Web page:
The stay will effectively delay executions until late in 2016, a pause that pleases Connie Johnson.
“It took several years, but we’ve stopped the clock for a while,” she said.
That pause not only extends the life of Glossip and Oklahoma’s other condemned inmates, but it gives opponents of the death penalty more time to make their case to the public.
A shift in public opinion
Nationwide – and in Oklahoma – opposition to the death penalty continues to grow. This year, the website ThinkProgress analyzed the tenure of the late Bob Macy, the cowboy prosecutor who served as District Attorney for Oklahoma County from 1980 until 2001.
Macy served as DA between 1980 and 2001. He won 54 death sentence convictions during his time in office.
But Macy, the website reported, also cheated. ThinkProgress reported that Macy “would do pretty much whatever it took to win.”
“He would (make) inflammatory arguments and routinely withholding exculpatory evidence,” said David Autry, an Oklahoma County public defender quoted in the ThinkProgress article.
Macy also relied heavily on Oklahoma police chemist Joyce Gilchrist to provide expert analysis and testimony. Gilchrist participated in more than 1,700 of Macy’s cases.
The pair worked closely until 2001, when the Federal Bureau of Investigation reviewed Gilchrist’s cases and found she had “deliberately and repeatedly falsified DNA matches, withheld exculpatory evidence, and failed to test samples sent to her laboratory.”
That report and public pressure forced Macy to retire in 2001; however many of the men Macy condemned to death row, including Glossip, remain there.
Why Bud Welch Still Believes
Like Connie Johnson, Bud Welch, a lifelong opponent to capital punishment, has standing to argue against killing the condemned: his daughter, Julie, was one of the 168 Oklahomans killed when Timothy McVeigh bombed the Alfred P. Murrah building in Oklahoma City.
Despite his loss, Welch remains committed to ending state-sponsored killing.
“I finally recognized that the day we took Tim McVeigh from his cage to kill him would have nothing to do with my healing process,” Welch said. “There wasn’t anything about that process that gave me any peace.”
That’s why the death penalty isn’t a deterrent, he said. “It’s never deterred anyone.”
Welch has stepped away from the spotlight, but he continues his fight to abolish the death penalty and advocate for increased mental health services.
Instead of the lengthy and expensive process of taking a human life, Welch said the state should redirect its resources to better mental health services for both the offender and their victims.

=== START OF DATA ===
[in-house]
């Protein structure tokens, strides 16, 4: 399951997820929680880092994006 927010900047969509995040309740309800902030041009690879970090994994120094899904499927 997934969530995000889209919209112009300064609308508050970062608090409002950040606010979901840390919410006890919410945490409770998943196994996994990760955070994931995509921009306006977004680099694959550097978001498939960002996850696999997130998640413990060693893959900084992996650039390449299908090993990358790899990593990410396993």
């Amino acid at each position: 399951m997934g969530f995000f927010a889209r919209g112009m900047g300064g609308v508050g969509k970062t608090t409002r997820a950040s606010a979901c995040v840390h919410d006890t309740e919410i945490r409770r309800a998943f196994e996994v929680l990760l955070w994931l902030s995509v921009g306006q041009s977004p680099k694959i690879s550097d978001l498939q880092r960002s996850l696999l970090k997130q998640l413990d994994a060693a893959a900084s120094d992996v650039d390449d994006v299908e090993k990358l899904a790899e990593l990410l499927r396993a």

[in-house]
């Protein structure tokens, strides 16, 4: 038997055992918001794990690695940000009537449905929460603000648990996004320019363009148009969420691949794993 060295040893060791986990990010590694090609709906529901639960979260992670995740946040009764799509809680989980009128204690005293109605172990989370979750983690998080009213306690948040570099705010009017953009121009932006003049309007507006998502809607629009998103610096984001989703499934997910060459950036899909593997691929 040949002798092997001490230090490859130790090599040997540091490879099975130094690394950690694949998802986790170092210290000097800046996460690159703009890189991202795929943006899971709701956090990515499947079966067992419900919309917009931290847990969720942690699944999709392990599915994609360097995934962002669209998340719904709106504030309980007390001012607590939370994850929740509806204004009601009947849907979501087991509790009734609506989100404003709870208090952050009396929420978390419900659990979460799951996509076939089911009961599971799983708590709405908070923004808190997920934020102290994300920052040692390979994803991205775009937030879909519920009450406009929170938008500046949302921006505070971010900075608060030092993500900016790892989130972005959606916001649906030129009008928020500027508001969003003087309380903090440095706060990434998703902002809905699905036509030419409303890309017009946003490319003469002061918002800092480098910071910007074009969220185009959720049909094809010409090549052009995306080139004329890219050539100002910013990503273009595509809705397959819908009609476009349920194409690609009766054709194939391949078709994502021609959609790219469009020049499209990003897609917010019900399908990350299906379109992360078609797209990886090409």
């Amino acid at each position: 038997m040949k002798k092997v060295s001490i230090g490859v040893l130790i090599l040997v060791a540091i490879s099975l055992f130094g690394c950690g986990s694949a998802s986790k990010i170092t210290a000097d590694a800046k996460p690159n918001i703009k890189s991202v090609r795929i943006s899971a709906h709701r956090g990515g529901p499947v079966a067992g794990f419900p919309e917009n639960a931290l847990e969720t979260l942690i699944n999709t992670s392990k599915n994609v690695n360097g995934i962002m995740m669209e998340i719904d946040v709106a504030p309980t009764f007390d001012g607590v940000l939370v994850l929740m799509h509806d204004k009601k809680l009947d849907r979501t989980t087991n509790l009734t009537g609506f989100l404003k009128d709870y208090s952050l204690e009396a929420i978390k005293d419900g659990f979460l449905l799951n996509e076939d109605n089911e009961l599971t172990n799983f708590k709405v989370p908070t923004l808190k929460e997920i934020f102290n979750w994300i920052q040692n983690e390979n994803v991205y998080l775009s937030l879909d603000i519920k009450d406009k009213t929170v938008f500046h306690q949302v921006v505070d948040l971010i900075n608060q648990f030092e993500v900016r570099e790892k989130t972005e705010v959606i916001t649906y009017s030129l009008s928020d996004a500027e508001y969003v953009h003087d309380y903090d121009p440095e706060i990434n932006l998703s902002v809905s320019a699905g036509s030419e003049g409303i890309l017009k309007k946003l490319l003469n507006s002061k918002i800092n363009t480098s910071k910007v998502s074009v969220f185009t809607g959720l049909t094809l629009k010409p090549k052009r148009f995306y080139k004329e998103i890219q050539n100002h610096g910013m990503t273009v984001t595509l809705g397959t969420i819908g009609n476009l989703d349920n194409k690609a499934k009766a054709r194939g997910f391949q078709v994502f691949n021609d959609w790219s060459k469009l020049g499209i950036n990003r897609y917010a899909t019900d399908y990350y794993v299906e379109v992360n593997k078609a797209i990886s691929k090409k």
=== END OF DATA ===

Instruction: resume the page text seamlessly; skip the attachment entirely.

“The state spends all this money on death row killing people but it doesn’t spend a damned dime for the victim’s families, who need mental health services,” Welch said. “Almost all victims and their families need mental health services after such a trauma.”
And even though the country continues to impose capital punishment, America, Welch said, still has the highest murder rate of any country on earth.
Still, Welch—like Johnson—remains optimistic, predicting that one day soon the death penalty will be overturned.
He’s probably right.
Though public opinion is shifting, it's doubtful that the conservative majority in Oklahoma’s legislature will roll back the state’s death penalty statutes this session. Instead, some experts believe the courts may beat the legislature to the obvious conclusion that the system of capital punishment is inherently broke and stands an as affront to any modern criminal justice system.
But that’s not to say the political will to change the system is immovable, since Oklahomans, by their very nature, remain skeptical about their state and federal government. Perhaps, now it’s time to focus that skepticism on Oklahoma’s system of capital punishment.
“Part of our Oklahoma Standard is a healthy skepticism about what the government is doing,” said Ryan Kiesel, executive director of the American Civil Liberties Union of Oklahoma. “I think it’s time for that skepticism to catch up with the death penalty. The state has time and time again reminded us that any confidence regarding their ability to administer the death penalty is misplaced.”
But ending the process won’t be easy.
“Whether it is by the courts or the legislature, we can’t end this death machine soon enough,” Kiesel said. “May we all live to see the day that Oklahoma’s small, stark chamber of death is shuttered once and for all.”